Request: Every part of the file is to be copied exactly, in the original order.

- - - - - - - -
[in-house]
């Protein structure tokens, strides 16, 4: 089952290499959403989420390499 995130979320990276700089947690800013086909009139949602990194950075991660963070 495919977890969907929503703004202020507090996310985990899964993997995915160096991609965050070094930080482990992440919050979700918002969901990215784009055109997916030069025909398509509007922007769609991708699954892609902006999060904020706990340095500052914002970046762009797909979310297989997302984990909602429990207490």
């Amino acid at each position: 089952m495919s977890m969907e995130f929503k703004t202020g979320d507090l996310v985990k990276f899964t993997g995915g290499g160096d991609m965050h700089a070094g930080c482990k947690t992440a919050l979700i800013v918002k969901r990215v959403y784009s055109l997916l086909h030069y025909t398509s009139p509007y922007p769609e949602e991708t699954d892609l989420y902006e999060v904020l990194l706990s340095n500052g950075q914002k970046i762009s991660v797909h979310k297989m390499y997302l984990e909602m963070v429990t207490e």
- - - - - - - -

[in-house]
């Protein structure tokens, strides 16, 4: 089952290499959403989420390499 995130979320990276700089947690800013086909009139949602990194950075991660963070 495919977890969907929503703004202020507090996310985990899964993997995915160096991609965050070094930080482990992440919050979700918002969901990215784009055109997916030069025909398509509007922007769609991708699954892609902006999060904020706990340095500052914002970046762009797909979310297989997302984990909602429990207490």
């Amino acid at each position: 089952m495919s977890m969907e995130f929503k703004t202020g979320d507090l996310v985990k990276f899964t993997g995915g290499g160096d991609m965050h700089a070094g930080c482990k947690t992440a919050l979700i800013v918002k969901r990215v959403y784009s055109l997916l086909h030069y025909t398509s009139p509007y922007p769609e949602e991708t699954d892609l989420y902006e999060v904020l990194l706990s340095n500052g950075q914002k970046i762009s991660v797909h979310k297989m390499y997302l984990e909602m963070v429990t207490e």